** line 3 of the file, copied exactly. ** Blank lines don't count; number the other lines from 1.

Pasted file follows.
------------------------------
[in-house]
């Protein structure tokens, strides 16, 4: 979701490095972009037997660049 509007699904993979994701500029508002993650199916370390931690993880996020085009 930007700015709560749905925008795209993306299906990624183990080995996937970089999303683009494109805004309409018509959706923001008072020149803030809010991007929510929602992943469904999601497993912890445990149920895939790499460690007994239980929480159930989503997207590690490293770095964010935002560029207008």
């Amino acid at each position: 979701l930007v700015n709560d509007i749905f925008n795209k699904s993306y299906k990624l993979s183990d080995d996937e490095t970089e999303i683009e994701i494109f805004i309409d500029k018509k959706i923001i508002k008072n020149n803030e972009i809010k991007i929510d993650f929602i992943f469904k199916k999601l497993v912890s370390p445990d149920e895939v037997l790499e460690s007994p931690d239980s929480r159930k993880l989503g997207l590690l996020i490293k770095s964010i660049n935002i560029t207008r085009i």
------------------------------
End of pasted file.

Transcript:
């Amino acid at each position: 979701l930007v700015n709560d509007i749905f925008n795209k699904s993306y299906k990624l993979s183990d080995d996937e490095t970089e999303i683009e994701i494109f805004i309409d500029k018509k959706i923001i508002k008072n020149n803030e972009i809010k991007i929510d993650f929602i992943f469904k199916k999601l497993v912890s370390p445990d149920e895939v037997l790499e460690s007994p931690d239980s929480r159930k993880l989503g997207l590690l996020i490293k770095s964010i660049n935002i560029t207008r085009i």